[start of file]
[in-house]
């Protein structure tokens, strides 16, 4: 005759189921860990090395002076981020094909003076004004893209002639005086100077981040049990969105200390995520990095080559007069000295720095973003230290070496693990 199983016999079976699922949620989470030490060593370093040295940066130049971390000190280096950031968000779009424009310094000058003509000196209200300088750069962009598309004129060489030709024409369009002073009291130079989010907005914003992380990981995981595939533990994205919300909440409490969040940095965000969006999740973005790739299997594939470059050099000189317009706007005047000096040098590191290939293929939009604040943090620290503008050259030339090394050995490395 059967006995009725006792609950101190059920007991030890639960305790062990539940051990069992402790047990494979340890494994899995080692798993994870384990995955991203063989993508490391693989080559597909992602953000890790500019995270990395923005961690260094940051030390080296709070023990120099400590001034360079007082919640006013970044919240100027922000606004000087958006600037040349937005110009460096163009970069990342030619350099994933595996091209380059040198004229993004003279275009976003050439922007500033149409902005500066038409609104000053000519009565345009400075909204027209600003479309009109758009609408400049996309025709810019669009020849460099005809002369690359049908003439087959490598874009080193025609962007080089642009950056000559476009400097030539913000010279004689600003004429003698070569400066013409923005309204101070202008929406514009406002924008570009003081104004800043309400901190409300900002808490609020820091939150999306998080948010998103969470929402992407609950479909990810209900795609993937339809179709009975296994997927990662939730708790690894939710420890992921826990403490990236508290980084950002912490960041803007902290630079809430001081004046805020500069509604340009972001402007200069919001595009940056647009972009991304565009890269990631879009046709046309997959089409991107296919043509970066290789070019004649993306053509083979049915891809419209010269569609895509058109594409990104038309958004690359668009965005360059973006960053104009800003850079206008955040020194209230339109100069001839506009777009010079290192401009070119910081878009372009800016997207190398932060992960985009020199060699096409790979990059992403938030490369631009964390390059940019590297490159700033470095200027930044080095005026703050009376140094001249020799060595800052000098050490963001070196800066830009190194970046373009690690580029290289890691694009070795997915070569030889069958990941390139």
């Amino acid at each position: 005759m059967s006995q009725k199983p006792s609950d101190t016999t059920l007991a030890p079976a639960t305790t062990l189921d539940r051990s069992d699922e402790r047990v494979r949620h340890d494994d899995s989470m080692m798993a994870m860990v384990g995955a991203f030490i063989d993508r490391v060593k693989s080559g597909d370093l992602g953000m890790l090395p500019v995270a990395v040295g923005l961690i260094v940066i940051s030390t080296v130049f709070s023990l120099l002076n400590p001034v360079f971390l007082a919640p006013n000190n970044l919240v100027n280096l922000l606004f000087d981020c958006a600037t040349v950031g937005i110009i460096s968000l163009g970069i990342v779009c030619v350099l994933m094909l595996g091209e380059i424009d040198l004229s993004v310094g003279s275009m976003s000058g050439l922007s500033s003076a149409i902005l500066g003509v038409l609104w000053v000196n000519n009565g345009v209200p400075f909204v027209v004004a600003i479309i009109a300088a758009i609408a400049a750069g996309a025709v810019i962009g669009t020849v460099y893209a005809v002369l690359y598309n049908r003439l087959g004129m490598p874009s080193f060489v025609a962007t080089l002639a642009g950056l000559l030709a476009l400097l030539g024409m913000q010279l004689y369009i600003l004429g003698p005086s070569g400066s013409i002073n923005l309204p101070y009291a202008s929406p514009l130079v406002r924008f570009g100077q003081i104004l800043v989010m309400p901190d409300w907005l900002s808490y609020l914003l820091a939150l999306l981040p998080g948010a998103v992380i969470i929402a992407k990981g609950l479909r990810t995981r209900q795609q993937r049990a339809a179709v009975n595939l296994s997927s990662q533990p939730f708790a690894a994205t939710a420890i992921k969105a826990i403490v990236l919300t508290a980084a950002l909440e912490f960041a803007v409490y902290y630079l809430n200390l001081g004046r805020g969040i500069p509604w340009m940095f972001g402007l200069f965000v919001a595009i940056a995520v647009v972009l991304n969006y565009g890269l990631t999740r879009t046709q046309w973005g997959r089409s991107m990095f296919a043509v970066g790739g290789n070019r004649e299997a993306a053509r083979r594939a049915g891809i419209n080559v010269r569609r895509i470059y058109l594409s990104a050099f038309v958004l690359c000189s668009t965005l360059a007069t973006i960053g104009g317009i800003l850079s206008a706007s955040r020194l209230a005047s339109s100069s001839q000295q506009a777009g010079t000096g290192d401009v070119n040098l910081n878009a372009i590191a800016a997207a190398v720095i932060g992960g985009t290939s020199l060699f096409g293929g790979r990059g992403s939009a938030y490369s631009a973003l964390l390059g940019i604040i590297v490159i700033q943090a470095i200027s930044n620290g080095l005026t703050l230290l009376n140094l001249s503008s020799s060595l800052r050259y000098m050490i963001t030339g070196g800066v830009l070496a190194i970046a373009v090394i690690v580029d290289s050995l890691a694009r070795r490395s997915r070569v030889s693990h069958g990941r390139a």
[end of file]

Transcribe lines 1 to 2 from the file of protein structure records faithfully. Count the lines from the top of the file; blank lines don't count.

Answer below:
[in-house]
């Protein structure tokens, strides 16, 4: 005759189921860990090395002076981020094909003076004004893209002639005086100077981040049990969105200390995520990095080559007069000295720095973003230290070496693990 199983016999079976699922949620989470030490060593370093040295940066130049971390000190280096950031968000779009424009310094000058003509000196209200300088750069962009598309004129060489030709024409369009002073009291130079989010907005914003992380990981995981595939533990994205919300909440409490969040940095965000969006999740973005790739299997594939470059050099000189317009706007005047000096040098590191290939293929939009604040943090620290503008050259030339090394050995490395 059967006995009725006792609950101190059920007991030890639960305790062990539940051990069992402790047990494979340890494994899995080692798993994870384990995955991203063989993508490391693989080559597909992602953000890790500019995270990395923005961690260094940051030390080296709070023990120099400590001034360079007082919640006013970044919240100027922000606004000087958006600037040349937005110009460096163009970069990342030619350099994933595996091209380059040198004229993004003279275009976003050439922007500033149409902005500066038409609104000053000519009565345009400075909204027209600003479309009109758009609408400049996309025709810019669009020849460099005809002369690359049908003439087959490598874009080193025609962007080089642009950056000559476009400097030539913000010279004689600003004429003698070569400066013409923005309204101070202008929406514009406002924008570009003081104004800043309400901190409300900002808490609020820091939150999306998080948010998103969470929402992407609950479909990810209900795609993937339809179709009975296994997927990662939730708790690894939710420890992921826990403490990236508290980084950002912490960041803007902290630079809430001081004046805020500069509604340009972001402007200069919001595009940056647009972009991304565009890269990631879009046709046309997959089409991107296919043509970066290789070019004649993306053509083979049915891809419209010269569609895509058109594409990104038309958004690359668009965005360059973006960053104009800003850079206008955040020194209230339109100069001839506009777009010079290192401009070119910081878009372009800016997207190398932060992960985009020199060699096409790979990059992403938030490369631009964390390059940019590297490159700033470095200027930044080095005026703050009376140094001249020799060595800052000098050490963001070196800066830009190194970046373009690690580029290289890691694009070795997915070569030889069958990941390139």